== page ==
And of course, there's the scene around the fire, where so many of GOT's fan favorite characters end up gathering for a quiet night of drinking, song, and an unexpected knighting before their darkest hour begins. While some of the character wrapups felt somewhat mechanical (you can pretty much guess who's going to die based on who's made the most heartfelt speeches about their importance to the grander scheme of things, their futures together, etc.)., the Lannister boys' shindig around the fire is maybe one of the best scenes in the show's history. Everyone gets a moment to shine - Podrick (Daniel Portman)'s golden voice, Tormund (Kristofer Hivju)'s incredible story of how he got so strong (turns out giant's milk does a body good, especially straight from the teat), etc. But nothing beats Jaime's knighting of Brienne; as messy as GOT's gender dynamics have been, Brienne's steadfast adherence to knightly principles in a world that wasn't made for her makes her one of the greatest examples of humanity Westeros has to offer, and it's hard not to punch the air when Brienne becomes Ser Brienne, and her newfound friends applaud with glee. All that's left is for her and Tormund to get together; come on, Brienne - like he said, he'd "knight you ten times over"!
On top of this sentimentality, however, the show is still laying seeds for some conflict between Dany and the Starks, feeding the idea that Dany may be more like the Mad King than anyone anticipated. In one-on-ones with both Sansa and Jon, Dany makes her priorities clear - she wants to work together to defeat the Army of the Dead, but at the end of the day, she still expects the Iron Throne. She almost manages to put aside her differences with Sansa as they bond over the challenges of being a woman in power until Sansa asks her "what about the North?" Dany's not ready to answer that question: she wants to rule the Seven Kingdoms, and the North's desire to be independent isn't part of her business plan. That same sense of threat comes when Jon stops to confront her about his true parentage (c'mon, man, you had to do it right before the big battle?!), to which her only response is, "now you have a legitimate claim to the Iron Throne." After the dust has settled and the dead have been defeated, Cersei may not be the only queen our heroes have to contend with.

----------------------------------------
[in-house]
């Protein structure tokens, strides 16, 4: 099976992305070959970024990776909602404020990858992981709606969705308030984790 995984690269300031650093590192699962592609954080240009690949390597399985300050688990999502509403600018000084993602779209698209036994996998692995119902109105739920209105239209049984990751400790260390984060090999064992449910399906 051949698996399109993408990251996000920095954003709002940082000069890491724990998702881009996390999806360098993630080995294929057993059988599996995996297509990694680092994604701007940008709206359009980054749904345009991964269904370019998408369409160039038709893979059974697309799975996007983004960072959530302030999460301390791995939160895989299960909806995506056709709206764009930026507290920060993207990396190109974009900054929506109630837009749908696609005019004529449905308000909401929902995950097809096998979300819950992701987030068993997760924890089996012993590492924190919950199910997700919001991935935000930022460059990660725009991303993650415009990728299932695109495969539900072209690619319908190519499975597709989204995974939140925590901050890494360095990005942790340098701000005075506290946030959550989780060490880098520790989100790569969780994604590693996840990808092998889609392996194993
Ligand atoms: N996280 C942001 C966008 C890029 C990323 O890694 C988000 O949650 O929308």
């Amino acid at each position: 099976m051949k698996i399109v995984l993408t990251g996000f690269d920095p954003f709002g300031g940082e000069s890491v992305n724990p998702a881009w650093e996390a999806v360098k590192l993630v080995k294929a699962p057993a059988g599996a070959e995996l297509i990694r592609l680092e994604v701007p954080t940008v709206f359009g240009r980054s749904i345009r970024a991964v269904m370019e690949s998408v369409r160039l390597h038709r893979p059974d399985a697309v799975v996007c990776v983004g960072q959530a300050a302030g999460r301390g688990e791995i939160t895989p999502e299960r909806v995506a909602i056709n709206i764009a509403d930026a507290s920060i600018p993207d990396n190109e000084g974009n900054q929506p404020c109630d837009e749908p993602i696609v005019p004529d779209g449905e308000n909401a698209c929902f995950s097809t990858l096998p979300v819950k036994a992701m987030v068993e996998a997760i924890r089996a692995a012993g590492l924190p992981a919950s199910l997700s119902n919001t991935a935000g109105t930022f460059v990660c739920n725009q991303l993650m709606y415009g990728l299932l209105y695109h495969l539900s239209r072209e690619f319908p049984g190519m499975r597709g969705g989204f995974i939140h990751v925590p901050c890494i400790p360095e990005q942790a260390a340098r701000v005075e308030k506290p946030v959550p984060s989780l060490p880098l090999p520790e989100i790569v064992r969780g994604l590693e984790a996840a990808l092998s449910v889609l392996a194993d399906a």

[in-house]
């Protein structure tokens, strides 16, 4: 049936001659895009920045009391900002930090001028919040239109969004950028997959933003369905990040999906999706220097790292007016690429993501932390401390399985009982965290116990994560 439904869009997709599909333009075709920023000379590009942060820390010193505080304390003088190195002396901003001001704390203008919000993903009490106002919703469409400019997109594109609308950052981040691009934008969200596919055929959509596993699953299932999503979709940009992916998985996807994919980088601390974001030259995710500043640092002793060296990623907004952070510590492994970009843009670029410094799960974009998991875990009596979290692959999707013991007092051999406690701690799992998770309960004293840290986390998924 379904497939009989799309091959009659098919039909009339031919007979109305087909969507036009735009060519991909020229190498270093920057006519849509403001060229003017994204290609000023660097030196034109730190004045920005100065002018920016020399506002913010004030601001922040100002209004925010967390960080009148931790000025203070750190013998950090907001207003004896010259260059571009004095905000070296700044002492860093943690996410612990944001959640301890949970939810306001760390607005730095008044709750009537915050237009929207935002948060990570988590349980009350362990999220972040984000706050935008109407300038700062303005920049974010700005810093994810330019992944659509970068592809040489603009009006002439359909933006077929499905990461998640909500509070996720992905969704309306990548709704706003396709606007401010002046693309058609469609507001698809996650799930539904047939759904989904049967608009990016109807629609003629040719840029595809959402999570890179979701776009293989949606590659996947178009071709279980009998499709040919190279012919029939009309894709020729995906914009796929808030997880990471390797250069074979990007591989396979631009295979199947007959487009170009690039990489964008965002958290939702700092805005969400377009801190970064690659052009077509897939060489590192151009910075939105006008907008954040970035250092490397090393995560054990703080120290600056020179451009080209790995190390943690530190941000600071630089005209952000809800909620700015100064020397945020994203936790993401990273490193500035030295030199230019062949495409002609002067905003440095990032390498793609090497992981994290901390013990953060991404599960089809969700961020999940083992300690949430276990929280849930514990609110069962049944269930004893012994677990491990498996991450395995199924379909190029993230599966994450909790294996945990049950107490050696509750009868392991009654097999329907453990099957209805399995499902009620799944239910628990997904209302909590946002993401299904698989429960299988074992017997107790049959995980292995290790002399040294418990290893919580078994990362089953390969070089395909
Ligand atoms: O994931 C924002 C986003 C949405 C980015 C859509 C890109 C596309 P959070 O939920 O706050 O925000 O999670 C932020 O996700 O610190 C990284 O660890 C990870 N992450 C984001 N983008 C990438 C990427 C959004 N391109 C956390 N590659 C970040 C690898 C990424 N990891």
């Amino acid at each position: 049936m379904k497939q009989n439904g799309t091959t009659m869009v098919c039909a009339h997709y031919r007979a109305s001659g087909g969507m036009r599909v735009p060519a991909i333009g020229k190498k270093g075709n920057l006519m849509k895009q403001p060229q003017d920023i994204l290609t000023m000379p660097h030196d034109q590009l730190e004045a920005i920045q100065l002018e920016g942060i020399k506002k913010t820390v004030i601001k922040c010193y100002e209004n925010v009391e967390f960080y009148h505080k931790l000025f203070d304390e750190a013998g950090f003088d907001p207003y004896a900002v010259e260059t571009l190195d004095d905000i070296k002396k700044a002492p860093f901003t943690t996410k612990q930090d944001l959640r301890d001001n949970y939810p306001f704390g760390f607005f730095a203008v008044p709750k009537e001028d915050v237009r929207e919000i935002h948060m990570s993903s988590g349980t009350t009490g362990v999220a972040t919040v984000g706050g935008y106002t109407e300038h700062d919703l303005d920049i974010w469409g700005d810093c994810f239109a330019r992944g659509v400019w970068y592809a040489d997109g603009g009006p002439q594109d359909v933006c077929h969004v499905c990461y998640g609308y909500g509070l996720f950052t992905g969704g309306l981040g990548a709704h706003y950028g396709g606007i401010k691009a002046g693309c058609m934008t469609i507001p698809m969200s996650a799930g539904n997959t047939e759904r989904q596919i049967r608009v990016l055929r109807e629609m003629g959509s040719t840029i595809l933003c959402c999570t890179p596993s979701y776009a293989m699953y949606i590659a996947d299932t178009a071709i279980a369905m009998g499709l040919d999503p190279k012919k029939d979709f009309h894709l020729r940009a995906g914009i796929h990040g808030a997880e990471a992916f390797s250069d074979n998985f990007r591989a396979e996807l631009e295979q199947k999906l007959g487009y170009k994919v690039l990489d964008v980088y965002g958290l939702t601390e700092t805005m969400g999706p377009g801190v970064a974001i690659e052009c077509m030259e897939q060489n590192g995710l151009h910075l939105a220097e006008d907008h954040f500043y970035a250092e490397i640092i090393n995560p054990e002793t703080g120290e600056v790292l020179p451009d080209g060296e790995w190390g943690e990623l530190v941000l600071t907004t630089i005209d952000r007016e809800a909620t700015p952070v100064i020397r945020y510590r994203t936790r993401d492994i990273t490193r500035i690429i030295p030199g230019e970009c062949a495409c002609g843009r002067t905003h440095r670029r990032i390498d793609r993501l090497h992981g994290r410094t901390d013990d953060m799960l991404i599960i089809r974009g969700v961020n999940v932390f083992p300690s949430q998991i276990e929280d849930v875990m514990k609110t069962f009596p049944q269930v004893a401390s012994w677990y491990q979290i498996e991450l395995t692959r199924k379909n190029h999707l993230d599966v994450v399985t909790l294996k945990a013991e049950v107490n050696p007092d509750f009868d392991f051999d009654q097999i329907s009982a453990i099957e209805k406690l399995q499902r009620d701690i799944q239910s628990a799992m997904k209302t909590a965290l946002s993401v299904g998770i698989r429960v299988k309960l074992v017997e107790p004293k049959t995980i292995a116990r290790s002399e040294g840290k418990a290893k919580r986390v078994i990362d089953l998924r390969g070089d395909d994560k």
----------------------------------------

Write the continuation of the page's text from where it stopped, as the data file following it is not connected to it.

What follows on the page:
And of course, in "A Knight of the Seven Kingdoms "'s closing minutes, we see the Night King and the army of the dead marching up to the gates of Winterfell, come to wipe out and render moot the previous hours' worth of deeply human moments of sentimentality and resolve. As Sam says of the importance of Bran's ancestral memory, "that's what death is... being forgotten." It was a smart move to spend an entire hour with our cast of characters just sitting around and being human with each other - a reminder of just what might be lost if the dead win.
- I loved the little moment with Ser Davos (Liam Cunningham) and the scarred girl who wanted to fight, and I love that his main contribution was just cooking up a big ol' pot of soup for everybody. I hope it was onion soup. That's all.
- "I've seen Death. He has many faces. I look forward to seeing this one." Man, Arya is a straight-up badass.
- Apparently, the Army of the Dead work the same way as the Chitauri in The Avengers or the droid army from The Phantom Menace - if you take out the leader, everyone else will just flop dead.
- If he lives, I hope Sam's known forever as "Samwell Tarly, Slayer of White Walkers, Love of Ladies."
- My predictions of who dies based on How Much Closure They Got This Episode: Bran, Theon, Jorah, Jaime, Gendry, Edd, Grey Worm (maybe Missandei too?), Podrick.